When Davis emerged from the locker room, his arm heavily wrapped, that’s just what he did. With a black and blue cap on his head, Davis walked the length of the Panthers’ bench, pounding fists with each member of the defense. One of those players was Shaq Thompson—a 2015 first-round pick, 11 years Davis’s junior—who now had to step in at the season’s most crucial juncture.

“We hugged each other, and I said, ‘I got you,’ ” Thompson recalled. “And he just said, ‘Let’s go.’ My whole mentality was to finish for myself, but really, finish for that man. He earned it. He needs to be at the Super Bowl, and that’s what we did for him.”

Davis was at the center of the celebrations.
David T. Foster III/Charlotte Observer/TNS via Getty Images

The 2011 Panthers season was a pivotal one in franchise history, the foundation upon which this Super Bowl-bound team was built. That was Cam Newton’s rookie year and the first for Rivera as head coach. Davis had been in Carolina for six years by then, but that season would include the moment that dictated the rest of his career. His third ACL tear came that September. “In the beginning, when everything was going down, I didn’t even think I would be able to play again,” Davis said.

During the closing moments on Sunday night, as hugs and handshakes became contagious along the Carolina sideline, Davis embraced Rivera not once, but twice. In those moments, Rivera said afterward, the 2011 season was on both of their minds. For any rookie coach, getting traction with the established players in the locker room is among the first hurdles, but with Davis, Rivera didn’t have to try very hard.

“When I first got here, he was one of the first ones to come up to me and tell me, ‘Hey coach, we’re going to be right behind ya,’ ” Rivera said. “That’s meant a lot.”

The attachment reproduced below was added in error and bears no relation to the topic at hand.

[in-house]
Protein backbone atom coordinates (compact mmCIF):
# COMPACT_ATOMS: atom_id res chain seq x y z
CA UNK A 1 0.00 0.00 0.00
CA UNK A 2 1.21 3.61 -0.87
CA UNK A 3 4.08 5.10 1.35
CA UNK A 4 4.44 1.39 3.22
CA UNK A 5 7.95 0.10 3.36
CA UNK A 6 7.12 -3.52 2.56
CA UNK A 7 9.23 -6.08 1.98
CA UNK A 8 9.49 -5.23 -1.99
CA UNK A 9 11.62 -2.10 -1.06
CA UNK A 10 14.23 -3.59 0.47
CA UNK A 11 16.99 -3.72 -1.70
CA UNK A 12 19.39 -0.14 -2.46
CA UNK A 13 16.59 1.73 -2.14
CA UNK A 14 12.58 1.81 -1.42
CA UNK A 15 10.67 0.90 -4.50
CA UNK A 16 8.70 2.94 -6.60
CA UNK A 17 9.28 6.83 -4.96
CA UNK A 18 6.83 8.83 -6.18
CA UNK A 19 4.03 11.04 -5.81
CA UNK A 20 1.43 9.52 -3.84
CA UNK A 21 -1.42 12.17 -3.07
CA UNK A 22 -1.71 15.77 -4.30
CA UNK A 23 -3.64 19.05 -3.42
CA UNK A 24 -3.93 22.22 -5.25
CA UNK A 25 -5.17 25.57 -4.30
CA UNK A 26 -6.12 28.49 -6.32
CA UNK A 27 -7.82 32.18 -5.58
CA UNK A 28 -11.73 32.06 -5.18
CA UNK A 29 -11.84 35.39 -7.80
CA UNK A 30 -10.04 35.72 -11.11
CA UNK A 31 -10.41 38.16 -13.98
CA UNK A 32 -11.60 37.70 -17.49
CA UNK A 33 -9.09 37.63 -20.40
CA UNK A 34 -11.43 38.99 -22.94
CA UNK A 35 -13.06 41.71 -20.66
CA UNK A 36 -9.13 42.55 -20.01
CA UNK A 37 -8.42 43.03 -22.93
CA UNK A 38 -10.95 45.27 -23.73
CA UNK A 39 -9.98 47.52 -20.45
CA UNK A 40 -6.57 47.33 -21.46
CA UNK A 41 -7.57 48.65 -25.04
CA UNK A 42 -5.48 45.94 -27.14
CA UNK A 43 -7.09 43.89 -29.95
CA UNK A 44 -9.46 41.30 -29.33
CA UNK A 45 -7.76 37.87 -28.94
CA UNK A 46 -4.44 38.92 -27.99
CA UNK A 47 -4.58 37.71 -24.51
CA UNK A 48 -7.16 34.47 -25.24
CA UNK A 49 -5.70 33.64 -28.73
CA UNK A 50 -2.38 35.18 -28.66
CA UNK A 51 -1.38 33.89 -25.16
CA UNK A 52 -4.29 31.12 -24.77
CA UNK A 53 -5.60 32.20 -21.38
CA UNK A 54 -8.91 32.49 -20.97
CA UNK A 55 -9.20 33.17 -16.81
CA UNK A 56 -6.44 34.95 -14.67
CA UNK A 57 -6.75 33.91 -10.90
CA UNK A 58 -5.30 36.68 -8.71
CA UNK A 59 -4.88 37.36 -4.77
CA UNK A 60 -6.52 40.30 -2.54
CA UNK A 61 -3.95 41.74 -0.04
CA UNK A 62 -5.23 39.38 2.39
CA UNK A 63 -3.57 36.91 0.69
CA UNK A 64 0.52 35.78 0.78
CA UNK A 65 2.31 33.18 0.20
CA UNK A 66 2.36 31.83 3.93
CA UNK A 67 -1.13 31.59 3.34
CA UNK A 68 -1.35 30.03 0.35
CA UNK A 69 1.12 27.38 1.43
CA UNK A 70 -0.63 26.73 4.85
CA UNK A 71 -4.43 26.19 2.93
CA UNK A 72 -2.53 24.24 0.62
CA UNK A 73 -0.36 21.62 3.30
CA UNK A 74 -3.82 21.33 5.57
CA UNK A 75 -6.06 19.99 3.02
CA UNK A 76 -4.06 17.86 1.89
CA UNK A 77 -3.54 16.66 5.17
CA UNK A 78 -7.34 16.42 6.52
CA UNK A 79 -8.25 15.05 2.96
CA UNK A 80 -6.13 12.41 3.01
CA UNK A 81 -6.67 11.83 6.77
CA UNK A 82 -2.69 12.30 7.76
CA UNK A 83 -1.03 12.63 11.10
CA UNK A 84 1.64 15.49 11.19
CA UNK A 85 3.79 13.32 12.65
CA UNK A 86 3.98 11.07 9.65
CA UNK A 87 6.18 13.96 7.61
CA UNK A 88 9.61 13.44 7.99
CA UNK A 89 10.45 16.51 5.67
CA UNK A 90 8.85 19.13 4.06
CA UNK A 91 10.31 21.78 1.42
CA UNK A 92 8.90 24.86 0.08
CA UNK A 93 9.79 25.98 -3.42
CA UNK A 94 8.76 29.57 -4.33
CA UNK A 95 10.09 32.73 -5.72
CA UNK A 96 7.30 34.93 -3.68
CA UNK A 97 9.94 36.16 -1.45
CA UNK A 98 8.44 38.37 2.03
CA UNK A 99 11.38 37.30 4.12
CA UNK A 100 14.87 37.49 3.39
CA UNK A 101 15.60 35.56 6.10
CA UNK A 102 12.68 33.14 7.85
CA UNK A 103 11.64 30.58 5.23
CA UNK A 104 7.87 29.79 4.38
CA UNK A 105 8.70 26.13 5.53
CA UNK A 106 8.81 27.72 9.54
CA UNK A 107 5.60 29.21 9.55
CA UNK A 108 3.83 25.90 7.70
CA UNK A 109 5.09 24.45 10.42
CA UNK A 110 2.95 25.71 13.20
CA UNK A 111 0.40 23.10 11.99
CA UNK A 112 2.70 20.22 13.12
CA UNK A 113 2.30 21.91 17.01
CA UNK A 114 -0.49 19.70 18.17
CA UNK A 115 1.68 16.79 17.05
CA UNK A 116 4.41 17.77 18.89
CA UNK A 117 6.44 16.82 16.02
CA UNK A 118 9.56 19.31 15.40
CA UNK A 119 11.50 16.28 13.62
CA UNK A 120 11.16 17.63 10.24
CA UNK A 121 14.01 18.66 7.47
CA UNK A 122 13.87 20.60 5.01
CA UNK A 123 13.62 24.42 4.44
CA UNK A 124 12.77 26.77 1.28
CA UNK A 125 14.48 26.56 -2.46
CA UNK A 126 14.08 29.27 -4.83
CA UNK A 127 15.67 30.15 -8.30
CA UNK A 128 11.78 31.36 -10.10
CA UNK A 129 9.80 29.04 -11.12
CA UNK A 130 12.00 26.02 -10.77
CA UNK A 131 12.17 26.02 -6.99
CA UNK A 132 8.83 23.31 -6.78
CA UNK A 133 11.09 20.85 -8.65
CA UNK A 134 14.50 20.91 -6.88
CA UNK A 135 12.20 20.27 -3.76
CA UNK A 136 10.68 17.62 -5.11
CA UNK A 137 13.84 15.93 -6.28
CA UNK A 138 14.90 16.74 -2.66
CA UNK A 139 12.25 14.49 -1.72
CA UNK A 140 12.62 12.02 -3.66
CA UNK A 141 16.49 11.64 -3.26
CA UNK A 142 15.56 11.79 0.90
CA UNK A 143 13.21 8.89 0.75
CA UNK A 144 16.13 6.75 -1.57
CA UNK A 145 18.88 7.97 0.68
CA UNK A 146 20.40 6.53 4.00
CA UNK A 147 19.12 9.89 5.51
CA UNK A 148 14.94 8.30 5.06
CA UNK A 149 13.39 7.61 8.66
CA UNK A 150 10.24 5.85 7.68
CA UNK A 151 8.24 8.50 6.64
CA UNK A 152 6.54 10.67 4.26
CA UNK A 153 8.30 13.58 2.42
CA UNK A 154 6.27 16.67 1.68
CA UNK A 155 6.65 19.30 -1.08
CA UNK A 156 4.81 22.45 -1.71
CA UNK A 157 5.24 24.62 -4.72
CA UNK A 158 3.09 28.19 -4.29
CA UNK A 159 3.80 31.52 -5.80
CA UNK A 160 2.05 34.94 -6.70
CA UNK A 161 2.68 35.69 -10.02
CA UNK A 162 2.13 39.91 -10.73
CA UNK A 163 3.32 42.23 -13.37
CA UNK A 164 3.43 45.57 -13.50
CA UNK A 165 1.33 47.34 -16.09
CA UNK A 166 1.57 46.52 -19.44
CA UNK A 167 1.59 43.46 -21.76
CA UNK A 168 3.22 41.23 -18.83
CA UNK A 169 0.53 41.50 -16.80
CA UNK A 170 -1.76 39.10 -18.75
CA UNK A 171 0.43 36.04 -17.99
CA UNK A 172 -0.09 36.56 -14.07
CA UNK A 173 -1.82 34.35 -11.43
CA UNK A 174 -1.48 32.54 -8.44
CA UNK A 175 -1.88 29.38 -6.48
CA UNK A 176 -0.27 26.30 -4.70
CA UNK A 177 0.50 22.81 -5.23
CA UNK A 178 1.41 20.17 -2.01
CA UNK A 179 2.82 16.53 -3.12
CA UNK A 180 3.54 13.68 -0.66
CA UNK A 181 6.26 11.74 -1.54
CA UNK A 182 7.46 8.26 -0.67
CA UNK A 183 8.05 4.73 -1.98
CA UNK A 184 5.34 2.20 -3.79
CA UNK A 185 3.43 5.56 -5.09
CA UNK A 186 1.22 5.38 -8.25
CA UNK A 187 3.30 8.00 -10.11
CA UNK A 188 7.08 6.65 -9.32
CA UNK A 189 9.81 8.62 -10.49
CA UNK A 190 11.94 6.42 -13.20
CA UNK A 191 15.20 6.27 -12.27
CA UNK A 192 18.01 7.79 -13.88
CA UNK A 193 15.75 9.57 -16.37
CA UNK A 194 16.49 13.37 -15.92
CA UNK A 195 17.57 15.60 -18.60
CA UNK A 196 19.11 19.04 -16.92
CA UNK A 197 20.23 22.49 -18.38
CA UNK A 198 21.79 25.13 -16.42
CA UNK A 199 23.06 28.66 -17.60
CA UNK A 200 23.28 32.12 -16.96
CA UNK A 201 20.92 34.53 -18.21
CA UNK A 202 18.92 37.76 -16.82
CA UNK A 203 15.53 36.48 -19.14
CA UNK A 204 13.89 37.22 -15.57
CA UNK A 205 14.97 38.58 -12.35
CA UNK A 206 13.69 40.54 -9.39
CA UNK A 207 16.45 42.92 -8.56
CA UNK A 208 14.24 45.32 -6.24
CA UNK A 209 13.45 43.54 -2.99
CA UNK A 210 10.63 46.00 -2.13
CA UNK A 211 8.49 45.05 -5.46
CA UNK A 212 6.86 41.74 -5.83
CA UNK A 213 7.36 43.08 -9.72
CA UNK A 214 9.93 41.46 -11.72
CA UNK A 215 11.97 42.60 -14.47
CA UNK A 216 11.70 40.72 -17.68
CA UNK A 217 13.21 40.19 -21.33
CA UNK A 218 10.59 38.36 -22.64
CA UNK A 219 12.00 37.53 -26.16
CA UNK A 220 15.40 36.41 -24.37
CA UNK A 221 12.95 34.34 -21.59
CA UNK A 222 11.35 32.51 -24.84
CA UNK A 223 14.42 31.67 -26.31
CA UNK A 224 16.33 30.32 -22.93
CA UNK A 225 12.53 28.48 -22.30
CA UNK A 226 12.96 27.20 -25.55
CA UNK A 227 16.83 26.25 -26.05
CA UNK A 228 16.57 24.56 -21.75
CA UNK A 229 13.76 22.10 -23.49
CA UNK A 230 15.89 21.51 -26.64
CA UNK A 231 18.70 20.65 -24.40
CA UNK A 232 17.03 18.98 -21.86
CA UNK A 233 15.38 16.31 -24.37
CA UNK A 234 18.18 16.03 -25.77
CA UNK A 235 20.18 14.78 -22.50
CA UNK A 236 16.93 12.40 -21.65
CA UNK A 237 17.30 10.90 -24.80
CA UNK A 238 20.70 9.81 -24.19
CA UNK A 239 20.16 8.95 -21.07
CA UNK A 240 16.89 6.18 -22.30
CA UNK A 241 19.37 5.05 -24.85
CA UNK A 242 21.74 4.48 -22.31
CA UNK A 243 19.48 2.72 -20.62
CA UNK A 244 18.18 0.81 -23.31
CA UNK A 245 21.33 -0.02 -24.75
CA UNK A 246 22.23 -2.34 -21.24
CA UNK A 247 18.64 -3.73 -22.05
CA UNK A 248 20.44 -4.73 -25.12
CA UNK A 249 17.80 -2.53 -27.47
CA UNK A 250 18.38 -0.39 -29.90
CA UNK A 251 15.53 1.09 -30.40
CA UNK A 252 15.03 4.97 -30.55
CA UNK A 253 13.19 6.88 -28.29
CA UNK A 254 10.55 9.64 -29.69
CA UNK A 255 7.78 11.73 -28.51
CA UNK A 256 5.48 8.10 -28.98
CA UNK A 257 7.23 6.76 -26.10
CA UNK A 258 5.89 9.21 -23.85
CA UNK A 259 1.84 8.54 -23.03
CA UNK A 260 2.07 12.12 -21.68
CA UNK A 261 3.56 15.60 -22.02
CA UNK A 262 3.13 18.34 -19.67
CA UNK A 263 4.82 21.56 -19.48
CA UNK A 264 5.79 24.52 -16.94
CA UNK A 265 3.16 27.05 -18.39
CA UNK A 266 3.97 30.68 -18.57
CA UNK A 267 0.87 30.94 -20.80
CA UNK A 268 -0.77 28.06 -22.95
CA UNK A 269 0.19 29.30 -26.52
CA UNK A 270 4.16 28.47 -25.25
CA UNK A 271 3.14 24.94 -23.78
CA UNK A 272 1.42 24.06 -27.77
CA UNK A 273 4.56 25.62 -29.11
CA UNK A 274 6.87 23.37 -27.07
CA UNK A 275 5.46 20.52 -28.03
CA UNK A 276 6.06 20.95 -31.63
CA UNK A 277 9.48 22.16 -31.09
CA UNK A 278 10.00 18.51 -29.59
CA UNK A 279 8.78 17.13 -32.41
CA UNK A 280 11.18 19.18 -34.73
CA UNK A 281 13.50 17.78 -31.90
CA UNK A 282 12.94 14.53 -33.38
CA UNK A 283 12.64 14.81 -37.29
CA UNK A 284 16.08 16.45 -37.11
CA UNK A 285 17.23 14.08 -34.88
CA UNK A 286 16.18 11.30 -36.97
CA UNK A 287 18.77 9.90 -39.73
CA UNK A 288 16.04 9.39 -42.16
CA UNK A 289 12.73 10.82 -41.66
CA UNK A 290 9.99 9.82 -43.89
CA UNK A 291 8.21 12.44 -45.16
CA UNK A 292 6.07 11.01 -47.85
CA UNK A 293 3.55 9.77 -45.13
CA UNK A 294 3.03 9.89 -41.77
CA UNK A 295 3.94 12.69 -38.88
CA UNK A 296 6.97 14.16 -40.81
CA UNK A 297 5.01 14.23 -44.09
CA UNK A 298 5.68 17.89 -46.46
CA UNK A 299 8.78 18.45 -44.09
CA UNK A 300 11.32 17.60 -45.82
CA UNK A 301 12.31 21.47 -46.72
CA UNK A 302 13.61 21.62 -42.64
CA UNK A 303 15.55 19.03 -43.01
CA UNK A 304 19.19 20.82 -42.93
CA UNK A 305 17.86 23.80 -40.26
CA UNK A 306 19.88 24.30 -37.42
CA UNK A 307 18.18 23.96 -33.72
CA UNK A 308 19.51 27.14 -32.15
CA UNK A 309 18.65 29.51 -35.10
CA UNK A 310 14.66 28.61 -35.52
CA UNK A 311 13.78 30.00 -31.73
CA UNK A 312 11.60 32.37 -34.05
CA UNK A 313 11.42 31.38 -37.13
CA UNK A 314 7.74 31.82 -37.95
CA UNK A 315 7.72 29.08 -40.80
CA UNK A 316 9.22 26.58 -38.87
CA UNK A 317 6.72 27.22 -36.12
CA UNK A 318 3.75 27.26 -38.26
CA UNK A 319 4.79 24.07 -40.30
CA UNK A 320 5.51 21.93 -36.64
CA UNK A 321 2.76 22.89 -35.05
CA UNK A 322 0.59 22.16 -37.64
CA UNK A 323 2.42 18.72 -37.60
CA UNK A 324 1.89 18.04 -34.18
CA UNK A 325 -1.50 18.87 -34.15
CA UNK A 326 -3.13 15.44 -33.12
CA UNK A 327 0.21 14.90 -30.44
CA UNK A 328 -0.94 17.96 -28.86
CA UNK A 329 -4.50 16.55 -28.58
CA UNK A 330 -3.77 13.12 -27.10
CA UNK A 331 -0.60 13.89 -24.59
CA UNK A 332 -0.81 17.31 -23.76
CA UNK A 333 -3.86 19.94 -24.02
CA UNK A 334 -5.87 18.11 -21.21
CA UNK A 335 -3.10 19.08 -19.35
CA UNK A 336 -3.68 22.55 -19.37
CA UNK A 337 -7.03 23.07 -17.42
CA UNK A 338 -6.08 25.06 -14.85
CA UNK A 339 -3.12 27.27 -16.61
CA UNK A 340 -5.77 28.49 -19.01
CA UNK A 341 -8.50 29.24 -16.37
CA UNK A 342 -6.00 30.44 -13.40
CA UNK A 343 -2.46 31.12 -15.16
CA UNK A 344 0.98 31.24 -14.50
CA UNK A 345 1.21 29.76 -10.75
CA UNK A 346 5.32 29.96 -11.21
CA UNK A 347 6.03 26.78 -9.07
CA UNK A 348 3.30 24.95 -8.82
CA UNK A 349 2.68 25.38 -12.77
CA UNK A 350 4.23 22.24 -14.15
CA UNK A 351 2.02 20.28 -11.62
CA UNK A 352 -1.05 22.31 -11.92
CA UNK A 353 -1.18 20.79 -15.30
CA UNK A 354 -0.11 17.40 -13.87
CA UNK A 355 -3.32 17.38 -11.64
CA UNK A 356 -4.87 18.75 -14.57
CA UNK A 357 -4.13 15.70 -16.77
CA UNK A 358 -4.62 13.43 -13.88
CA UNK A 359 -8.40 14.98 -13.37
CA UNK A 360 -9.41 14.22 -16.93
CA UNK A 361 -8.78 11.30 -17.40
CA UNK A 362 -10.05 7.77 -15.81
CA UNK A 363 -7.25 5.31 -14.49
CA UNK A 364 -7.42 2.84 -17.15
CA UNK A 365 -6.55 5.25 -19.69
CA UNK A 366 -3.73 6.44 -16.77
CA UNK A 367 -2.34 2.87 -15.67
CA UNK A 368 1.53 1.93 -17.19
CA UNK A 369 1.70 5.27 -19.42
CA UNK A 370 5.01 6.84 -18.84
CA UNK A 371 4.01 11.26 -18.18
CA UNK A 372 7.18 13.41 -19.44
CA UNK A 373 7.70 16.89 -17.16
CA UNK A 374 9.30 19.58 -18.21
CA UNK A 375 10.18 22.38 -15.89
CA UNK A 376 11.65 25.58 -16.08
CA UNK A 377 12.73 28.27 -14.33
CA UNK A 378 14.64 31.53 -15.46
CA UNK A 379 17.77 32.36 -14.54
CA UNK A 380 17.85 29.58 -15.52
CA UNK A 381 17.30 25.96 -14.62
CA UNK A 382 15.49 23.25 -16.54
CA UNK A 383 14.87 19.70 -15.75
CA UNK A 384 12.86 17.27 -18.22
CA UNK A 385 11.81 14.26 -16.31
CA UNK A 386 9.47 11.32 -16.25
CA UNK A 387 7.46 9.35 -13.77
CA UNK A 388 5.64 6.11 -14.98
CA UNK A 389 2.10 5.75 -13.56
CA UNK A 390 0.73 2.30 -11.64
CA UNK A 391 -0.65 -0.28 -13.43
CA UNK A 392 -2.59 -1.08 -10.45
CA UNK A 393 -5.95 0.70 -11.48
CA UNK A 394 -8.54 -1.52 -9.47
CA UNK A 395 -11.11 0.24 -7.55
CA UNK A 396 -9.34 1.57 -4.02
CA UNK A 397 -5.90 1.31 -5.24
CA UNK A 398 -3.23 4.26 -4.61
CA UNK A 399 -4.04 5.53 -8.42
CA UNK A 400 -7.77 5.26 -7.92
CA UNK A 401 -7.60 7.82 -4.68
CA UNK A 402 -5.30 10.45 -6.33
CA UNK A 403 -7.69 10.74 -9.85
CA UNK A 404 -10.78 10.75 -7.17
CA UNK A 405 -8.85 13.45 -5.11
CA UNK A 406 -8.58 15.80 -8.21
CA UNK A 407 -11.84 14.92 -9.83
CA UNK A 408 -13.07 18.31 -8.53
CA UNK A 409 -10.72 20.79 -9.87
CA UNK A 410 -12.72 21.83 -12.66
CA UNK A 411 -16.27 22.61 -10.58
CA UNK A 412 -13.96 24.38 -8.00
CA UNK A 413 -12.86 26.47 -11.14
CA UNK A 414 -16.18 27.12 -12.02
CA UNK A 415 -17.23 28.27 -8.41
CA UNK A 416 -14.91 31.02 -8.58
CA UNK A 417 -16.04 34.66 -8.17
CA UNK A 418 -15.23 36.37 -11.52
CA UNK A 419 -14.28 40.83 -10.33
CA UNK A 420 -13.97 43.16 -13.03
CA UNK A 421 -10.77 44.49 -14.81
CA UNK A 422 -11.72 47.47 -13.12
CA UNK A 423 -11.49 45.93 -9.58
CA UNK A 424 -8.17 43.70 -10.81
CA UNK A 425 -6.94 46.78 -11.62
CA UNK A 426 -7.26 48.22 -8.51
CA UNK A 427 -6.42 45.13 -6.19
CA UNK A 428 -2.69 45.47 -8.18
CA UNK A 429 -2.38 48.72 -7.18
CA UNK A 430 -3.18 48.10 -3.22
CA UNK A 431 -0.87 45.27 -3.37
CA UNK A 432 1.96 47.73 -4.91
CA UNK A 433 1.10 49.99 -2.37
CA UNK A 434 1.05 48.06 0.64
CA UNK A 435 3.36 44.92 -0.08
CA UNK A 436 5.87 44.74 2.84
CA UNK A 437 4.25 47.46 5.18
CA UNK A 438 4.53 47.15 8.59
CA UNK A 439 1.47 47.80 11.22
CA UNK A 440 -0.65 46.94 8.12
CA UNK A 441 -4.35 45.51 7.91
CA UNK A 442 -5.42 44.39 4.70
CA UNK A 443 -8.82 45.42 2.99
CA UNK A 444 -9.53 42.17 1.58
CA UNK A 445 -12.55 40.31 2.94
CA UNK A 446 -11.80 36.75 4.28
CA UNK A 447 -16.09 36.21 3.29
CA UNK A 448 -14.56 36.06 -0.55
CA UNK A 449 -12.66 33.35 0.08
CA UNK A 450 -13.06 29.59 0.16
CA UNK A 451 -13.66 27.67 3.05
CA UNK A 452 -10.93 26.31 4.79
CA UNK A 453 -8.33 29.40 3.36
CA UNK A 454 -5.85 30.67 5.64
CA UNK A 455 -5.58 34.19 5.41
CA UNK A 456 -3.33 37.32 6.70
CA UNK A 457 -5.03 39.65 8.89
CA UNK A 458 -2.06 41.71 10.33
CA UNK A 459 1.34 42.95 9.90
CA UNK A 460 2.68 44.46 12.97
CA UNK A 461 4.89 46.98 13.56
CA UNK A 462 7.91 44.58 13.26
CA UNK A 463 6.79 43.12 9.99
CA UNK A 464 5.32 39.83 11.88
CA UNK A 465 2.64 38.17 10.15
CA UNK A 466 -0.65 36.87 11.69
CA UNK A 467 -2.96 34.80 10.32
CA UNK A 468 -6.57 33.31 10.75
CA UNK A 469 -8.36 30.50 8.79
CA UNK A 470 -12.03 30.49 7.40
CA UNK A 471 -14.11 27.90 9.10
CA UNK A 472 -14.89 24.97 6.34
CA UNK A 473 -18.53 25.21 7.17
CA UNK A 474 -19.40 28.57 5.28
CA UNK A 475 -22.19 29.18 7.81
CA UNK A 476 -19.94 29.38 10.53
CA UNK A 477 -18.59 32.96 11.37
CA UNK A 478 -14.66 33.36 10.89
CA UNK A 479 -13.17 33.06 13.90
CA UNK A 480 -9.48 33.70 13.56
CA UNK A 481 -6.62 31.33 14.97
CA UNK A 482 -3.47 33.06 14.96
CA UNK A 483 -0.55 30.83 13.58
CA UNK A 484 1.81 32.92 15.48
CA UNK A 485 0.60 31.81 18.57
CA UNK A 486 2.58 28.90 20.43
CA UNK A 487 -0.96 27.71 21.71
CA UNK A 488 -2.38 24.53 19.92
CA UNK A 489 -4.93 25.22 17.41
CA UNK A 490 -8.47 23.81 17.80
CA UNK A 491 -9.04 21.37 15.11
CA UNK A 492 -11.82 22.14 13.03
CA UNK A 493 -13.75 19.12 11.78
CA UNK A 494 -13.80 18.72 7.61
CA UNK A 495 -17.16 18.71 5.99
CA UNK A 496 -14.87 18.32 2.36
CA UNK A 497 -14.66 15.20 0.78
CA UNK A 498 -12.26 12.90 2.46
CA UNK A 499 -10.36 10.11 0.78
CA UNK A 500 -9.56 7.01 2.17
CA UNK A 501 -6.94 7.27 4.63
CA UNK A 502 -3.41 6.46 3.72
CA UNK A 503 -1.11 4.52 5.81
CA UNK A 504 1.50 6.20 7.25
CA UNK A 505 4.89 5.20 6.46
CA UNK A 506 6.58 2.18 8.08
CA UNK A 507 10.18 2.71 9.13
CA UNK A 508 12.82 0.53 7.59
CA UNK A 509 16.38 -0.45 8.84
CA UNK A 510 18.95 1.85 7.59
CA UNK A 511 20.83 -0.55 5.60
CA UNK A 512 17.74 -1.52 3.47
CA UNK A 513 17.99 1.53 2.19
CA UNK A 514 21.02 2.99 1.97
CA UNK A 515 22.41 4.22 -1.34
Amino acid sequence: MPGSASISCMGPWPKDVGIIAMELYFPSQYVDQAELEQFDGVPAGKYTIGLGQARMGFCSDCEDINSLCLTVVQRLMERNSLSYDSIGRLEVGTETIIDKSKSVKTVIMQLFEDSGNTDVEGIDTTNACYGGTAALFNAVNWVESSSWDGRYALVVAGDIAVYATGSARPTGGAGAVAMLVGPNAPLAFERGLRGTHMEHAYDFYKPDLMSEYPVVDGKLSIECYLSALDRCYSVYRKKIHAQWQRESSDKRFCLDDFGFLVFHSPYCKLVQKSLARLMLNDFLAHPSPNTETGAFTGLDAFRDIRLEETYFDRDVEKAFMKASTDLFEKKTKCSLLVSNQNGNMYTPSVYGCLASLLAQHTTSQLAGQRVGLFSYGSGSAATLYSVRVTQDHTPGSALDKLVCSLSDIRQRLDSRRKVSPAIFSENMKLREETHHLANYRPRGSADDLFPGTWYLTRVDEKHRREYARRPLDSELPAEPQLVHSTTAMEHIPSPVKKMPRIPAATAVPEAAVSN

Over the past four years, as Rivera took a team that had the first overall pick and turned it into one that achieved a season for the ages (17-1 and a Super Bowl bowl berth), Davis not only overcame what no other player in NFL history had ever done before, but he did so while developing into one of the league’s best players. His ability to chew up ground and stick with tight ends has made him and Kuechly the perfect linebacker pairing for the modern game. But as much he’s respected on the field around the league, it pales in comparison to the way he’s revered in the Panthers’ locker room.

“Thomas Davis is one of the best players on our team,” Kuechly said, “but he’s an even better person, and I think that’s an important thing with him—who he is, what he represents, and what he stands for.”

His right arm wrapped, Davis spoke with Terry Bradshaw during the postgame ceremonies.
Winslow Townson for Sports Illustrated/The MMQB

“He’s the heart and soul of this defense,” Short said. “He’s been here for a while, so he knows where it’s started, where it’s gone, and how it’s changed over.”

Before Davis left the locker room on Sunday, there was one last bit of tending to his arm, as he stood with one foot on a chair while a trainer prodded the injury. Davis had just gotten done trying—and failing—to describe to the media what it means for a player who’s been through what he’s faced to now be in a position like this. Despite all the rehabilitation Davis has come to know, the healing he does over the next two weeks might be the most important of his career. For now, though, it isn’t fazing him. He knows where he’s been, and what it took to just to be here.

“C’mon,” Davis said when asked if he’d be ready. “You know me, right? You know me? Then I’m not missing the Super Bowl. You better believe that.”